Almost 3000 people died in the 9/11 terrorist attacks. That includes the victims in or near the World Trade Center, the Pentagon, and all the passengers in the four commandeered jets, including the flight that went down in rural Pennsylvania. But it does not include the many hidden victims of lingering terror—an additional 1500 whose dread of another attack led, indirectly and much later, to their deaths.
This is the gist of the so-called “dread risk effect”—first hypothesized in 2004. The idea is that terrorist acts indeed create terror. After witnessing such a mass murder, people begin to dread—and avoid—situations that are vulnerable to similar mass attacks; and their actions lead to more, but less dramatic deaths, over time. To be specific, scientists believe that terrorized Americans switched from (relatively safe) air travel to (relatively risky) driving in the aftermath of 9/11, a decision that increased road traffic, traffic accidents and fatalities.
The dread risk hypothesis seems logical, even if the behavior doesn’t make sense. And the scientists who proposed it provided evidence to support it. But the problem is that the effect has not been discernible following other terrorist attacks. In 2004, for example, terrorists bombed four trains in Spain, killing 191 people and injuring more than 1700. Rail travel did in fact decline after the attacks, but not dramatically and only briefly. More notably, there was no corresponding rise in road traffic—that is, no secondary dread risk effect. Indeed, road traffic actually fell along with rail traffic, reducing mortality.
Why would that be? Why were the reactions to the attacks on civilians so different in these two instances? Psychological scientist Peter Ayton, of City University in London, has been exploring this very question. He did another analysis, looking for the hypothesized effect following the 2005 bomb attacks in London, to see if he could clarify the conflicting evidence from the U.S. and Spain.
The London attacks targeted public transportation, killing 52 and injuring 700 on three subway trains and one bus. Ayton analyzed automobile accident records, but could detect no jump in auto accidents. He believes this may be because the UK, like Spain, lacks the car culture of the U.S. Londoners, like Spaniards, may be less willing and able to simply switch over to their cars—even if they do dread another attack.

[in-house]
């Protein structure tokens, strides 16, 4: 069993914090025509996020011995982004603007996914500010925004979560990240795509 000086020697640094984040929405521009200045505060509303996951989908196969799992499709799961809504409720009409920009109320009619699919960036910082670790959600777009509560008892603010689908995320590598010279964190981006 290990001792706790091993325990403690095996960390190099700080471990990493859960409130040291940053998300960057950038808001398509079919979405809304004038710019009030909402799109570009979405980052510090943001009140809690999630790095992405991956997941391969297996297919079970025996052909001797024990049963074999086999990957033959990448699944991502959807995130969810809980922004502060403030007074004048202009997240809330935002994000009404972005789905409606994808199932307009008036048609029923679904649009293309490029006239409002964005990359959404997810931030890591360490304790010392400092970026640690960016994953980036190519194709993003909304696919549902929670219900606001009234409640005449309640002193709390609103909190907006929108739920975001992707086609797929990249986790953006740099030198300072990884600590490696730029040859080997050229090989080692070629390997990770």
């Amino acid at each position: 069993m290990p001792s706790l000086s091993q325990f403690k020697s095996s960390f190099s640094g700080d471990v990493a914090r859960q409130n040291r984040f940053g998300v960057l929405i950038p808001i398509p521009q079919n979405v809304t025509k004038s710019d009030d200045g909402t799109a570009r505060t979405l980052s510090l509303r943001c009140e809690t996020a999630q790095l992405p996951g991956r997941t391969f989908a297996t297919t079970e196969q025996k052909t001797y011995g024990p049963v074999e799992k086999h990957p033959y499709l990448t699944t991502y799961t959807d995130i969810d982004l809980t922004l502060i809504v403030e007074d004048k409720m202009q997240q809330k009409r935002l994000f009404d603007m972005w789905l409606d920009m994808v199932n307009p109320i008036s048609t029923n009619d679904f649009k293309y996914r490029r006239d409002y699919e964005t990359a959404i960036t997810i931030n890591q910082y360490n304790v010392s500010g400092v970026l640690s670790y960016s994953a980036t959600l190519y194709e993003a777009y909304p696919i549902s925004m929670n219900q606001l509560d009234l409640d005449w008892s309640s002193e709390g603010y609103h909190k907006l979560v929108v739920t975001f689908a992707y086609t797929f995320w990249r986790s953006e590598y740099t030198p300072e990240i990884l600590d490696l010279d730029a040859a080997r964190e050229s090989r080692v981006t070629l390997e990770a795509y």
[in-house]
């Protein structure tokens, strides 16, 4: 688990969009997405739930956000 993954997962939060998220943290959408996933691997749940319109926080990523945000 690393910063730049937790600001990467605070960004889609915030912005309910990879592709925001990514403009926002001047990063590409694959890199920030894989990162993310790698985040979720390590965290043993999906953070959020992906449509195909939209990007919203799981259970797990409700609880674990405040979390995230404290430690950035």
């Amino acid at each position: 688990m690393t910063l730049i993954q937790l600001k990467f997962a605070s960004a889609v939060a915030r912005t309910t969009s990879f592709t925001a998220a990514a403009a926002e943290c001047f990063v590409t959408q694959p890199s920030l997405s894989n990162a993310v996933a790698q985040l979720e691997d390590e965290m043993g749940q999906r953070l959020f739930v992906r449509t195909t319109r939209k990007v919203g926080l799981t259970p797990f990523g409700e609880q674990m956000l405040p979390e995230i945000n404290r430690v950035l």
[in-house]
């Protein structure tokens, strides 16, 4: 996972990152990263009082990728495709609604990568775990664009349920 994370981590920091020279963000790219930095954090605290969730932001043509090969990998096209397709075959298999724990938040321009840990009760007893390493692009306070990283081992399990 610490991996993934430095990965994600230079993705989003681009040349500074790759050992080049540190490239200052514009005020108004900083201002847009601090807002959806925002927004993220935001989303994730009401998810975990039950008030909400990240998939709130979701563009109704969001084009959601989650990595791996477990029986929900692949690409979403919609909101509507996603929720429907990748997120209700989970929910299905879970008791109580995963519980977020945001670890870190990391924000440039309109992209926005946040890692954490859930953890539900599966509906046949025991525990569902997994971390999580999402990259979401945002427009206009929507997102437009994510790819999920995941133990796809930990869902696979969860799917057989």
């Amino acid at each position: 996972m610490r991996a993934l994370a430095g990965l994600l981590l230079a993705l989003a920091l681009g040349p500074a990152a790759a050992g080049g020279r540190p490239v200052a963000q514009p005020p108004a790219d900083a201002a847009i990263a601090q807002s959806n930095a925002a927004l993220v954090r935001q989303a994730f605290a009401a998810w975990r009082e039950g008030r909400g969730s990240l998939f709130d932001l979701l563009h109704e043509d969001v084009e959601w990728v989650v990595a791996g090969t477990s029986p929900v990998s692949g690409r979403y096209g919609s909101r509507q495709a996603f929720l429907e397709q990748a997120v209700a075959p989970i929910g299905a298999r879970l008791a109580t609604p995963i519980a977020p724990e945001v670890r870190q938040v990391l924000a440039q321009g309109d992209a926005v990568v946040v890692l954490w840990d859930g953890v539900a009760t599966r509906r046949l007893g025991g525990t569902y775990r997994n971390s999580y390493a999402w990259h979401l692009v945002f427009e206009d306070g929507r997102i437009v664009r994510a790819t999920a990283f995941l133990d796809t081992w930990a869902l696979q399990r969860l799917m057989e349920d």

But Ayton found another way to test this effect in the London attacks. He looked at cycling, on the possibility that Londoners might have switched to bicycles to avoid the underground and bus travel. Since bicycling in the city is riskier than public transportation, such a switch could conceivably lead to the fatalities that follow secondary dread. He examined records of subway travel, bicycle use, and cyclist casualties, and he reported the results this week at the meeting of the Association for Psychological Science in Chicago. Subway traffic did drop as predicted, and bicycling did increase—as did cycling casualties. There were 214 more casualties in the months right after the attacks than in the comparable time period before.
The jump in casualties was fairly small—and not all fatal—so nothing like the 1500 secondary deaths documented after 9/11. But the effect was real—unlike in the Spanish study. So again: Why the variability?
Ayton has some thoughts on this question. It’s possible that familiarity with such terrorist attacks might dampen the feelings of dread that lead to risky behavior later on. The UK, like Spain, has experienced decades of bomb attacks, which may inure citizens to the threat. Such a familiarity effect has been seen in Israel where, even with a prolonged wave of attacks, Israelis learn over time that public outings are not necessarily perilous.
It’s also possible, Ayton argues, that the drop in U.S. air travel after 9/11 was really not a result of dread at all—but instead an aversion to the inconvenience of extra security measures. There is also some evidence that the jump in traffic fatalities occurred only in the northeast region of the country, and coincided with an increase in alcohol- and drug-related citations. Perhaps what really happened is that the trauma of 9/11 lead to heightened stress, which led to more substance abuse and impaired driving—and finally to traffic fatalities.
This interpretation is provocative. If true, it would mean that the U.S. attacks led to an involuntary state of stress, not to willful but unhealthy choices. Interventions to reduce secondary deaths would be much different for stress than for distorted thinking about risk. But the dread risk effect remains the best explanation for London’s cyclists, and it raises the possibility that terrorism leads to other discretionary but harmful choices that are as yet unknown.
Wray Herbert’s book, On Second Thought, is about irrational thinking and judgment. Excerpts from his two blogs—“We’re Only Human” and “Full Frontal Psychology”—appear regularly in The Huffington Post and in Scientific American Mind.
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